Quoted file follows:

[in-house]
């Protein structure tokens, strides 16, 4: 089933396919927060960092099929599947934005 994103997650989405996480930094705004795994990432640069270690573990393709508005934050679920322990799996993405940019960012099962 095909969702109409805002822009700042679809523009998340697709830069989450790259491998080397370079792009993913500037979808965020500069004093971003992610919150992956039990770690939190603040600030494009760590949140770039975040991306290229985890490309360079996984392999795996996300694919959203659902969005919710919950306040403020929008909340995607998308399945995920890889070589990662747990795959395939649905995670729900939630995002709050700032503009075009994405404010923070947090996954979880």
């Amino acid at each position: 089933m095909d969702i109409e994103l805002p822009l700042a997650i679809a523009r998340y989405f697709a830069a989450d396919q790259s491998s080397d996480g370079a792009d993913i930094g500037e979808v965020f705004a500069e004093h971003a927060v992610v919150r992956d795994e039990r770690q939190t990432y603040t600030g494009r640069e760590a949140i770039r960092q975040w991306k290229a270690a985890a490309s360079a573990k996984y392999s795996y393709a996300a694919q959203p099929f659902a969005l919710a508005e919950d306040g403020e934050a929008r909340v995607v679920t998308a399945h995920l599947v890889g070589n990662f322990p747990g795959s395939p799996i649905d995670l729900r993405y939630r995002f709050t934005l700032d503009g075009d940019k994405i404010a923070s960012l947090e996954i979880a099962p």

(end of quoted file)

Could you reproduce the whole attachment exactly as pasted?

[in-house]
């Protein structure tokens, strides 16, 4: 089933396919927060960092099929599947934005 994103997650989405996480930094705004795994990432640069270690573990393709508005934050679920322990799996993405940019960012099962 095909969702109409805002822009700042679809523009998340697709830069989450790259491998080397370079792009993913500037979808965020500069004093971003992610919150992956039990770690939190603040600030494009760590949140770039975040991306290229985890490309360079996984392999795996996300694919959203659902969005919710919950306040403020929008909340995607998308399945995920890889070589990662747990795959395939649905995670729900939630995002709050700032503009075009994405404010923070947090996954979880």
């Amino acid at each position: 089933m095909d969702i109409e994103l805002p822009l700042a997650i679809a523009r998340y989405f697709a830069a989450d396919q790259s491998s080397d996480g370079a792009d993913i930094g500037e979808v965020f705004a500069e004093h971003a927060v992610v919150r992956d795994e039990r770690q939190t990432y603040t600030g494009r640069e760590a949140i770039r960092q975040w991306k290229a270690a985890a490309s360079a573990k996984y392999s795996y393709a996300a694919q959203p099929f659902a969005l919710a508005e919950d306040g403020e934050a929008r909340v995607v679920t998308a399945h995920l599947v890889g070589n990662f322990p747990g795959s395939p799996i649905d995670l729900r993405y939630r995002f709050t934005l700032d503009g075009d940019k994405i404010a923070s960012l947090e996954i979880a099962p």